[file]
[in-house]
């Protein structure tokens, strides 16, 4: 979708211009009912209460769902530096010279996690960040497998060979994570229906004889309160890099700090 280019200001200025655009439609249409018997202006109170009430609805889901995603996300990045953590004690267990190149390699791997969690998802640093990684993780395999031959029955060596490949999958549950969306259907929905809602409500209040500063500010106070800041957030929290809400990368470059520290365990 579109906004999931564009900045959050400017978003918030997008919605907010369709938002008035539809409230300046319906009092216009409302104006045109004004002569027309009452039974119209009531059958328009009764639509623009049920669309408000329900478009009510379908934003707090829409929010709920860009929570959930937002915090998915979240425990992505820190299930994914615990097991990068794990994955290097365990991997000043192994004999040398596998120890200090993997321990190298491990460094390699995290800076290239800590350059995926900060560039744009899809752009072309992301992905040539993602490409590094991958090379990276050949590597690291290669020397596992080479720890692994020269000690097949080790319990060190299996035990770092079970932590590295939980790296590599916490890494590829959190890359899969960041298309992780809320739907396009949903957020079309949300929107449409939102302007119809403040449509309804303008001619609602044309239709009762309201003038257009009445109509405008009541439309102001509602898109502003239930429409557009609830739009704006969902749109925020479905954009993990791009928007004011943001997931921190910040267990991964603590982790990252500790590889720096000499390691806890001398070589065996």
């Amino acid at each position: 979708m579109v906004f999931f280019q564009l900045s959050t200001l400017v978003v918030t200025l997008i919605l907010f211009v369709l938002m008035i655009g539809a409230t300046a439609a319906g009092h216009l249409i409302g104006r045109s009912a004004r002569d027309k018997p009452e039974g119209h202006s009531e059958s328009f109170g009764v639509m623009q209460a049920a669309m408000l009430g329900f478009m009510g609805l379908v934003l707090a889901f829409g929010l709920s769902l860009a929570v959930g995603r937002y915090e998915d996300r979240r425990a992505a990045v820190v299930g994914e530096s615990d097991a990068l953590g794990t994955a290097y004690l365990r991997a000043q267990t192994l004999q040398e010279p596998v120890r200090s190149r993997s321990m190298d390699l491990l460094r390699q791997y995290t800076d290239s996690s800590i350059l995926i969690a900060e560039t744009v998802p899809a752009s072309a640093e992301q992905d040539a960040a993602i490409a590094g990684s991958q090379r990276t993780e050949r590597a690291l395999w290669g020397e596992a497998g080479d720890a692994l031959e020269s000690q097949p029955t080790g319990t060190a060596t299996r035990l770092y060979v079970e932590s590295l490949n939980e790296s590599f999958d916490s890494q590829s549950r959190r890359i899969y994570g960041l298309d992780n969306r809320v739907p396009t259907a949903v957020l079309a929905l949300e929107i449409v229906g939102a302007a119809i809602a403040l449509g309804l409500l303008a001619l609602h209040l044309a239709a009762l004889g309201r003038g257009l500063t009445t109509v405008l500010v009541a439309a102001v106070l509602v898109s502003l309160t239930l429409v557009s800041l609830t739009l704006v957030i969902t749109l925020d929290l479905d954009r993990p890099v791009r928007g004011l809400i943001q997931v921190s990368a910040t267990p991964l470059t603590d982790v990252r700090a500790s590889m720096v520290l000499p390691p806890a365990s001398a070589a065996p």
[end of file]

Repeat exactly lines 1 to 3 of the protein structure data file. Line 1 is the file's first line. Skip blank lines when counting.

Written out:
[in-house]
């Protein structure tokens, strides 16, 4: 979708211009009912209460769902530096010279996690960040497998060979994570229906004889309160890099700090 280019200001200025655009439609249409018997202006109170009430609805889901995603996300990045953590004690267990190149390699791997969690998802640093990684993780395999031959029955060596490949999958549950969306259907929905809602409500209040500063500010106070800041957030929290809400990368470059520290365990 579109906004999931564009900045959050400017978003918030997008919605907010369709938002008035539809409230300046319906009092216009409302104006045109004004002569027309009452039974119209009531059958328009009764639509623009049920669309408000329900478009009510379908934003707090829409929010709920860009929570959930937002915090998915979240425990992505820190299930994914615990097991990068794990994955290097365990991997000043192994004999040398596998120890200090993997321990190298491990460094390699995290800076290239800590350059995926900060560039744009899809752009072309992301992905040539993602490409590094991958090379990276050949590597690291290669020397596992080479720890692994020269000690097949080790319990060190299996035990770092079970932590590295939980790296590599916490890494590829959190890359899969960041298309992780809320739907396009949903957020079309949300929107449409939102302007119809403040449509309804303008001619609602044309239709009762309201003038257009009445109509405008009541439309102001509602898109502003239930429409557009609830739009704006969902749109925020479905954009993990791009928007004011943001997931921190910040267990991964603590982790990252500790590889720096000499390691806890001398070589065996």
């Amino acid at each position: 979708m579109v906004f999931f280019q564009l900045s959050t200001l400017v978003v918030t200025l997008i919605l907010f211009v369709l938002m008035i655009g539809a409230t300046a439609a319906g009092h216009l249409i409302g104006r045109s009912a004004r002569d027309k018997p009452e039974g119209h202006s009531e059958s328009f109170g009764v639509m623009q209460a049920a669309m408000l009430g329900f478009m009510g609805l379908v934003l707090a889901f829409g929010l709920s769902l860009a929570v959930g995603r937002y915090e998915d996300r979240r425990a992505a990045v820190v299930g994914e530096s615990d097991a990068l953590g794990t994955a290097y004690l365990r991997a000043q267990t192994l004999q040398e010279p596998v120890r200090s190149r993997s321990m190298d390699l491990l460094r390699q791997y995290t800076d290239s996690s800590i350059l995926i969690a900060e560039t744009v998802p899809a752009s072309a640093e992301q992905d040539a960040a993602i490409a590094g990684s991958q090379r990276t993780e050949r590597a690291l395999w290669g020397e596992a497998g080479d720890a692994l031959e020269s000690q097949p029955t080790g319990t060190a060596t299996r035990l770092y060979v079970e932590s590295l490949n939980e790296s590599f999958d916490s890494q590829s549950r959190r890359i899969y994570g960041l298309d992780n969306r809320v739907p396009t259907a949903v957020l079309a929905l949300e929107i449409v229906g939102a302007a119809i809602a403040l449509g309804l409500l303008a001619l609602h209040l044309a239709a009762l004889g309201r003038g257009l500063t009445t109509v405008l500010v009541a439309a102001v106070l509602v898109s502003l309160t239930l429409v557009s800041l609830t739009l704006v957030i969902t749109l925020d929290l479905d954009r993990p890099v791009r928007g004011l809400i943001q997931v921190s990368a910040t267990p991964l470059t603590d982790v990252r700090a500790s590889m720096v520290l000499p390691p806890a365990s001398a070589a065996p």